http://www.poetryfoundation.org/harriet/2010/04/flarf-is-a-one-trick-pony-that-thinks-a-unicorn-is-another-kind-of-horse/

I wondered how I could come up with a conceptual piece that would be a companion to my "flarf" poem. I realized I couldn't and decided to go with my first thought:

Fried Green Tomatoes, Or What Happened on the Way
to the Whistle Stop Cafe: A Found Poem


(With Apologies to Fanny Flagg)

[Evelyn Couch is cut off in a parking lot]
Evelyn Couch: Excuse me. I was waiting for that space.
Girl #1: Yeah, tough!
Girl #2: Face it, lady, we're younger and faster!
Evelyn Couch: Towanda! (screams and smashes into the car) Towanda!! Yes ma'am!
(Evelyn Couch rear-ends the other car six times)
Girl #1: What are you *doing*?
Girl #2: Are you *crazy*?
Evelyn Couch: Face it, girls, I'm older and I have more insurance.


~

Ninny: How many of them hormones are you taking, honey?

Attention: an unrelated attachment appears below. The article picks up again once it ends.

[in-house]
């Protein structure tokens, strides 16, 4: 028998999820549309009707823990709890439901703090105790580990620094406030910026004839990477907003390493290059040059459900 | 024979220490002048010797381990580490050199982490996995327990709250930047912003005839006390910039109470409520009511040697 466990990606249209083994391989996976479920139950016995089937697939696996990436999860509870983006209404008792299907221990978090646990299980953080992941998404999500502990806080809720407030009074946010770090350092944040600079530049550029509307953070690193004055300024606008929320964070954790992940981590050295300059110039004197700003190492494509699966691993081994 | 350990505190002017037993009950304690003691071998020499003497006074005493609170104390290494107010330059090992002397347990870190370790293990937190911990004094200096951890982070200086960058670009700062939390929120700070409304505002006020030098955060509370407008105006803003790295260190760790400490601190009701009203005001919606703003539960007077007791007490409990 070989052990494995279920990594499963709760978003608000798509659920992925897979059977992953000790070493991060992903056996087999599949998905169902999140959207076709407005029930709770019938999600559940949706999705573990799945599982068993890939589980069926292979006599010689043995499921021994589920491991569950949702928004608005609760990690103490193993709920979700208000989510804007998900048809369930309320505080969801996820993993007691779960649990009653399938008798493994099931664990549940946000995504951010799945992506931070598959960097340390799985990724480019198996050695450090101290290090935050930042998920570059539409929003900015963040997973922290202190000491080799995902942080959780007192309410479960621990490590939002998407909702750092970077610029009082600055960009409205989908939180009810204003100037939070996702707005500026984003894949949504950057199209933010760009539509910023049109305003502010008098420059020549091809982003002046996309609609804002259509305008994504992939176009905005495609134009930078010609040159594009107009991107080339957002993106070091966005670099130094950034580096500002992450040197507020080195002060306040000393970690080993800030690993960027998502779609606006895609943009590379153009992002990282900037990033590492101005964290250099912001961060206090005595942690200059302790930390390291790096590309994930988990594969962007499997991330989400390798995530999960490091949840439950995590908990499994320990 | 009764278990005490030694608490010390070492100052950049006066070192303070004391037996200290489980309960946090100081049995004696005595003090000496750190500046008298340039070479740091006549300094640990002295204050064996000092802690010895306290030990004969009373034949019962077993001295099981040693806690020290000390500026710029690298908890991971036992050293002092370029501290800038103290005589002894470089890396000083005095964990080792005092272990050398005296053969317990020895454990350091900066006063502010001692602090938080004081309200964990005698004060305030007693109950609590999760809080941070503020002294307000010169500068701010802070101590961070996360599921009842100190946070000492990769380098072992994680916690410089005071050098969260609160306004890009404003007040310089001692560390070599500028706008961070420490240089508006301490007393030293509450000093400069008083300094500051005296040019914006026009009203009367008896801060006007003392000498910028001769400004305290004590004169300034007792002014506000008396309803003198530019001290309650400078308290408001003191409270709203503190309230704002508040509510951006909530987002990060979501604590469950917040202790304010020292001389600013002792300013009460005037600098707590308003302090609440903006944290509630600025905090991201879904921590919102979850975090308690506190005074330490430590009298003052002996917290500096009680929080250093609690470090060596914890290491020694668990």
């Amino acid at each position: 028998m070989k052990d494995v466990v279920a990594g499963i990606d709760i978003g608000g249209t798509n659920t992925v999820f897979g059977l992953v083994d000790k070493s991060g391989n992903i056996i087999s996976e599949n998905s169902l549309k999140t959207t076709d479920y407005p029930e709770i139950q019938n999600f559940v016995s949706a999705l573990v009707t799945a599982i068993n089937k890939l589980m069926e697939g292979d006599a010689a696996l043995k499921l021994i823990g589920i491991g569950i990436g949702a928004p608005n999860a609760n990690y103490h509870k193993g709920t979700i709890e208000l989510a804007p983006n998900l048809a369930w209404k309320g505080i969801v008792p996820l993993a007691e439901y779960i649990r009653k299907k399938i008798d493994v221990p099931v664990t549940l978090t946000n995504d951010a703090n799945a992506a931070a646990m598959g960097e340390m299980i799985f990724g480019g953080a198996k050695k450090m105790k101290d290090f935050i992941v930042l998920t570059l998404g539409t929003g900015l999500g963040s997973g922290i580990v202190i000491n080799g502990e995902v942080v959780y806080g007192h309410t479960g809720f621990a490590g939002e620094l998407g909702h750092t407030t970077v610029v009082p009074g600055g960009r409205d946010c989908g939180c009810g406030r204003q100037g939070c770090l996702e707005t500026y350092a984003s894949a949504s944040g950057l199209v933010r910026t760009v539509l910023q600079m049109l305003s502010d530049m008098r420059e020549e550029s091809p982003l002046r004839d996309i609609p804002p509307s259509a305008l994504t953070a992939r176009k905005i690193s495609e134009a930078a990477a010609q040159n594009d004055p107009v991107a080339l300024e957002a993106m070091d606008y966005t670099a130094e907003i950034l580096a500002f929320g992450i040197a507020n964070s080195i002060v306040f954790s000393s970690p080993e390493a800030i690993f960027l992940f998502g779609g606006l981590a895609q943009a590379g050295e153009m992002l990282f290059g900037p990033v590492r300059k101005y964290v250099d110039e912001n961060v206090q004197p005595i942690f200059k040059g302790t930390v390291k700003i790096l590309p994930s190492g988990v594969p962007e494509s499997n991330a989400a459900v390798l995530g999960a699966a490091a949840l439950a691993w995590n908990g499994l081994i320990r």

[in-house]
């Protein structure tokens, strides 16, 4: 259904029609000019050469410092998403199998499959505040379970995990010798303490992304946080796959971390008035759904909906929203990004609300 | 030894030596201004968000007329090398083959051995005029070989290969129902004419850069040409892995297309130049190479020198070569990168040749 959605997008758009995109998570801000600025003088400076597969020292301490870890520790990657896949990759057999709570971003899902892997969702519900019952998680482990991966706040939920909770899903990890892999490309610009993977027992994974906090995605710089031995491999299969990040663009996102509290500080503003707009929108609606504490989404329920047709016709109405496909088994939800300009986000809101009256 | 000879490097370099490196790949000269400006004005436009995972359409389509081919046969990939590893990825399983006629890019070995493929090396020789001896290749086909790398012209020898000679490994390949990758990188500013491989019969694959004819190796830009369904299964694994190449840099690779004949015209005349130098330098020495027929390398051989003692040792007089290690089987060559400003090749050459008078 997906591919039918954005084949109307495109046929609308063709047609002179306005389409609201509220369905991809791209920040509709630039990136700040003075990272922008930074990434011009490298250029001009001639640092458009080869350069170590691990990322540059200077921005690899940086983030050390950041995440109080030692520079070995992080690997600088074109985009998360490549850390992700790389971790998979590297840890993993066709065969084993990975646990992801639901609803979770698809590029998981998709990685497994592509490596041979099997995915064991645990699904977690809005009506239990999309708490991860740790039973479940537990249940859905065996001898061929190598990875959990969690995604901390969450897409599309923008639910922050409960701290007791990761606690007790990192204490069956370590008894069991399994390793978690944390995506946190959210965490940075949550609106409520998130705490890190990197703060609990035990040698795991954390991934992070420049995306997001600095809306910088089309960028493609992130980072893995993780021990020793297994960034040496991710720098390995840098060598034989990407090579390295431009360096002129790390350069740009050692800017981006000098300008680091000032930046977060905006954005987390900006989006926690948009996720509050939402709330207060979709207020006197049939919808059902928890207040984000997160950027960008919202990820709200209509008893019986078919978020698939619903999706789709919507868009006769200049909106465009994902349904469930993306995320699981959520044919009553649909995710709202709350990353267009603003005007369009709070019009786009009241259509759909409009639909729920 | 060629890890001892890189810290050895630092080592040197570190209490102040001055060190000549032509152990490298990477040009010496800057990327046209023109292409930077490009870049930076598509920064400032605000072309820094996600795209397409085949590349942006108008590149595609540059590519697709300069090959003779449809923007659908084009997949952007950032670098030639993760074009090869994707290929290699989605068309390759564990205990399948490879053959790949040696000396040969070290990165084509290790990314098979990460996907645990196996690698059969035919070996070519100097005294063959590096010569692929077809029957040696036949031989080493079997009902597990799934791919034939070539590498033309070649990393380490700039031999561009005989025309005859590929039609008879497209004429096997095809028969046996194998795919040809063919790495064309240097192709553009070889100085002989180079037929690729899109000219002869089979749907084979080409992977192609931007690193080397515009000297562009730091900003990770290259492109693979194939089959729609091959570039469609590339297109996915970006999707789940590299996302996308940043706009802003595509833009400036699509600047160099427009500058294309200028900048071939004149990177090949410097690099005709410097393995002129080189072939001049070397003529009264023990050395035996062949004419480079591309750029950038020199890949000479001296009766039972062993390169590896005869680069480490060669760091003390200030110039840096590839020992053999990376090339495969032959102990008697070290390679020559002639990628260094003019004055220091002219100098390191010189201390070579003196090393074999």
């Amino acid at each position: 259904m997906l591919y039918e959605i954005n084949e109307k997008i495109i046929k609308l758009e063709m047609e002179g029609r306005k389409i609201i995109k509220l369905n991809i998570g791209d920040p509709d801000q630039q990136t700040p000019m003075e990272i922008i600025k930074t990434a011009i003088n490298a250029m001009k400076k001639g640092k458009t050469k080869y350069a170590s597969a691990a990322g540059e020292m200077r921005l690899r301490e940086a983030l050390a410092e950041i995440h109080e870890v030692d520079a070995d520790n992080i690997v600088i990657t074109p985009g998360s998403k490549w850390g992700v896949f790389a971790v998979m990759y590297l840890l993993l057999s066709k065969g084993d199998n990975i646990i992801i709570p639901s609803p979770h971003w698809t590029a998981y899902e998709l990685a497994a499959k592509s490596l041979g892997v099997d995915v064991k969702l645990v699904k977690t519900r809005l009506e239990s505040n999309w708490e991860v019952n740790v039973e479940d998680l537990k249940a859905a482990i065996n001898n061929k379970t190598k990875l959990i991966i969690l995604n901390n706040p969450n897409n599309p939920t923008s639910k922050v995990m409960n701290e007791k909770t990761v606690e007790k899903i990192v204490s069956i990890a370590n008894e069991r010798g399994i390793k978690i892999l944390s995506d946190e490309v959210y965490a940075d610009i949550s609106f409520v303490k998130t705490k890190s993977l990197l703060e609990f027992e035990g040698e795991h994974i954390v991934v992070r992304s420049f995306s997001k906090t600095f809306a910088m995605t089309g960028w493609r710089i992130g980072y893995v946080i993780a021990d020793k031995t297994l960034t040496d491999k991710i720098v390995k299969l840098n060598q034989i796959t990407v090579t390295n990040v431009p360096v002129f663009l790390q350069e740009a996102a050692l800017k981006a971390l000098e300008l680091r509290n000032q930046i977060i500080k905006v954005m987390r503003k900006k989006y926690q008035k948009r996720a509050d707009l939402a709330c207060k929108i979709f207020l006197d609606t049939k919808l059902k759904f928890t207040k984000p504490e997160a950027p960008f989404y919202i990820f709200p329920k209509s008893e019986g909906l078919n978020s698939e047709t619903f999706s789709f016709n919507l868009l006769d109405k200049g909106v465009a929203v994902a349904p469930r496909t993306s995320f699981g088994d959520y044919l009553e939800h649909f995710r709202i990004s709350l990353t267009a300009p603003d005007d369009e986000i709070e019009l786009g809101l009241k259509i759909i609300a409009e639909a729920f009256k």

~

Sipsey: What's the secret of life? The secrets in the sauce.

~

[NB: For the conceptual poet is theory like insurance when, by theory, she means contra-text, the new con-text, con-, being, as has been pointed out elsewhere, a !@#$? If it’s good enough for Evelyn Couch, it’s good enough for me! Allegorically speaking, of course.]


Too bad the dust-up between the two camps is just faux-foo fighting.

Last edited by Katlin, Apr/22/2010, 1:19 pm
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Christ on a crutch, Katfriend. You goin' pyro on us?

I get what you are doing. I know I can't do it this way; couldn't assume the persona they all look to project. I figure this is your way of pointing to the emperor's set of new clothing.